"Christianity and its symbols are a part of Italy's history, culture and art. We have no interest in ignoring that or taking it away," Umar Camiletti, an Italian Muslim said.

Acting on a complaint by Adil Smith, a Muslim activist who did not want his children to see crucifixes on their school walls, a judge last week ordered the school in Italy's central Abruzzo region to take down the crosses.

The decision sparked outrage across Italy, prompting rebukes from the Italian president and the Vatican.

Muslim leaders across the country have distanced themselves from the case and accused Smith of giving their faith a bad name.

"It causes acute embarrassment not only for the majority of Italians of Christian faith, but also for me personally and for other Italians of Arab origin or Muslim faith," Ali Yunus, the former head of the Arab-Abruzzo Association said.

Fears

"It causes acute embarrassment not only for the majority of Italians of Christian faith, but also for me personally and for other Italians of Arab origin or Muslim faith"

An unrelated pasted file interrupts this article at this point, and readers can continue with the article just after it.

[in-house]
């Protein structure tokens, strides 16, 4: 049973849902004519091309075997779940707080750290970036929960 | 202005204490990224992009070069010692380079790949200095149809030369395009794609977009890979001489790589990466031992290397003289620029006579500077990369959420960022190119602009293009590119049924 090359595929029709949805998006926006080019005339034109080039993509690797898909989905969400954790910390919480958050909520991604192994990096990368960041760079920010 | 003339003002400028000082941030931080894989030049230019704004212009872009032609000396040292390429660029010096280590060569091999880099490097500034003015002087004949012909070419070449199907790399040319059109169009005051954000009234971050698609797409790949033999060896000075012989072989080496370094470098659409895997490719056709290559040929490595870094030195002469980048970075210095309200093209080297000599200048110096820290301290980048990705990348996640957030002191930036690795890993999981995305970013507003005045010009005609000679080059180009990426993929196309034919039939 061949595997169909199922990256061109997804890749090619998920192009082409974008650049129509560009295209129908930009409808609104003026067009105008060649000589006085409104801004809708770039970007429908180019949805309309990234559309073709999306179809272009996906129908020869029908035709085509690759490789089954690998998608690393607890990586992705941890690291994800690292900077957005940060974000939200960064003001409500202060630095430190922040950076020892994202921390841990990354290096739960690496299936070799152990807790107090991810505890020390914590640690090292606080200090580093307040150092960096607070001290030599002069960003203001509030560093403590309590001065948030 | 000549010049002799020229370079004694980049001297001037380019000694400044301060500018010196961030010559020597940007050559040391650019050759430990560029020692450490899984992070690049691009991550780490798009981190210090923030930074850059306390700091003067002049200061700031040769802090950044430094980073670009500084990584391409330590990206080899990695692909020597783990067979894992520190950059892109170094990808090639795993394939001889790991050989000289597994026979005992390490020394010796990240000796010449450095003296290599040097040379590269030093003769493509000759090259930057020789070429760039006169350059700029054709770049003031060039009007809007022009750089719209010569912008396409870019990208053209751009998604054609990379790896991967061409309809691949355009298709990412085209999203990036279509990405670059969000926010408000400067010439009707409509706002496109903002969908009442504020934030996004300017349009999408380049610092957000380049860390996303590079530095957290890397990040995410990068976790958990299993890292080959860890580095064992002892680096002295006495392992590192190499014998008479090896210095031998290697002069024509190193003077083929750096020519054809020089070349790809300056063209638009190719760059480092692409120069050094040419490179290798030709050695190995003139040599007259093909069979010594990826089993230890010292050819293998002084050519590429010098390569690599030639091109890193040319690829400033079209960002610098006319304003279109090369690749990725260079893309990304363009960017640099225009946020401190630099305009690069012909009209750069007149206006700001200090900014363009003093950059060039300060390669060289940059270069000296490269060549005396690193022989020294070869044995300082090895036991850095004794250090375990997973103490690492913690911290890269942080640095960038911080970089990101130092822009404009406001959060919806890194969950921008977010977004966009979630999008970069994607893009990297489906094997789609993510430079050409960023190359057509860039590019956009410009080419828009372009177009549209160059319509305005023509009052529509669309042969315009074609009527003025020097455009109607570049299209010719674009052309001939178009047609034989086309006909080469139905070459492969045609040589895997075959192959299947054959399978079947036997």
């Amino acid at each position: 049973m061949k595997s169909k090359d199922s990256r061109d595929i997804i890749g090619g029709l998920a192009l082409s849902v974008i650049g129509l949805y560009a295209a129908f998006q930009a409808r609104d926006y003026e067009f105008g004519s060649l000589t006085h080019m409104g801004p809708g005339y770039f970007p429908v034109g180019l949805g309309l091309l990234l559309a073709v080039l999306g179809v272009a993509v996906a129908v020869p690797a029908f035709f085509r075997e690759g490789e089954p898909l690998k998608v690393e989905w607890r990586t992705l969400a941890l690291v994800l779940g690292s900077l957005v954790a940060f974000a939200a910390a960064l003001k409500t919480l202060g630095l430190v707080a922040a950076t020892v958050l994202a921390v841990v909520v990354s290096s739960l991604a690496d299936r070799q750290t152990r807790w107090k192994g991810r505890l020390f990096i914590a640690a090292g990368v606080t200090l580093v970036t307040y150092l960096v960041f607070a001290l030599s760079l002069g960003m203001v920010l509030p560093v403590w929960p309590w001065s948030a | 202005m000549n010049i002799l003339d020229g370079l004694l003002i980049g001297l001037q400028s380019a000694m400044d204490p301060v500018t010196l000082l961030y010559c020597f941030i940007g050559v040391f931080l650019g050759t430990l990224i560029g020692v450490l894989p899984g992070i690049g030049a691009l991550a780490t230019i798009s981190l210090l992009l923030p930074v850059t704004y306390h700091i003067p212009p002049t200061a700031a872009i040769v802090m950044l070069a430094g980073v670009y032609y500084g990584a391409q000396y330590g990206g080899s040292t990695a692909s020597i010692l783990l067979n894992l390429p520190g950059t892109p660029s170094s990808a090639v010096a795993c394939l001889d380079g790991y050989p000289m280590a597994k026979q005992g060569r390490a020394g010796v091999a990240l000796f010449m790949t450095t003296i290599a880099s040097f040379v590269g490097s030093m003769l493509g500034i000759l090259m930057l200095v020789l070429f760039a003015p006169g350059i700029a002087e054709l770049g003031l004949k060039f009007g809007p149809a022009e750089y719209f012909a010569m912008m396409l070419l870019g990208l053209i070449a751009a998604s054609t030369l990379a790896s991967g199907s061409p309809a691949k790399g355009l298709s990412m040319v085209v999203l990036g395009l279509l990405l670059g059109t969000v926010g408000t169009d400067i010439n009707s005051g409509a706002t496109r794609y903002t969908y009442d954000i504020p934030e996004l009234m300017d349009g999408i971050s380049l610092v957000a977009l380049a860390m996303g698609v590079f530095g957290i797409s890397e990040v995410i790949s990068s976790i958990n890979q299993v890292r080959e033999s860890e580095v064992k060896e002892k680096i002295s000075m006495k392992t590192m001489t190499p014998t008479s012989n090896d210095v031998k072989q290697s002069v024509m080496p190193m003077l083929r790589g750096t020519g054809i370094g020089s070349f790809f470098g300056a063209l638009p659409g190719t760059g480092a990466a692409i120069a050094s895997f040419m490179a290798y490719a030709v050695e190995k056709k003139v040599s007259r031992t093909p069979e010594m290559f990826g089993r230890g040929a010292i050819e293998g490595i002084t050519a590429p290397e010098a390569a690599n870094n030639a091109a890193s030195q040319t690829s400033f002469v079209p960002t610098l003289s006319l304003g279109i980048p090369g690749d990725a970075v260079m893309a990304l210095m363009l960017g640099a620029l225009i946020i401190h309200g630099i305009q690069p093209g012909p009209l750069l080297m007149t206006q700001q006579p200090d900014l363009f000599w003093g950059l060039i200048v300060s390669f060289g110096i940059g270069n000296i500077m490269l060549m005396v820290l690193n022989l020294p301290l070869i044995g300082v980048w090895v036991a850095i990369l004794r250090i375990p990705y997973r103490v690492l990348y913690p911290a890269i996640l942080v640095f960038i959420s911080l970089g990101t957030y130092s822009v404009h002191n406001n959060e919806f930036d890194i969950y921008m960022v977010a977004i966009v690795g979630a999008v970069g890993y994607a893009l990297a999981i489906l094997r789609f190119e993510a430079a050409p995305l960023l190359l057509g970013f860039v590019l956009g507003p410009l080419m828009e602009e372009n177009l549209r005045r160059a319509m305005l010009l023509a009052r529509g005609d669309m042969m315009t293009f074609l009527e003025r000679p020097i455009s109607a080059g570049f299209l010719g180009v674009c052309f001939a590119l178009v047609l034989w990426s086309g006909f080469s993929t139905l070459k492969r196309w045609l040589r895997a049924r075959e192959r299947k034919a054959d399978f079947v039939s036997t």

Ali Yunus,
ex-head,
Arab-Abruzzo Association

Many Muslims say the controversy could undermine strengthening ties between Italy's Catholic majority and its estimated one million Muslims.

On Wednesday, the official responsible for delivering the court order to the school refused to deliver it on religious grounds. Her replacement was accompanied by a police escort.

The judge who delivered the ruling had also requested a police escort after receiving death threats.

Two laws stating that schools must display crucifixes, which date from the 1920s when Italy was a monarchy, are still on the books but not enforced.

The Justice Ministry has ordered a review of the ruling and most ministers say the verdict will be overturned on appeal.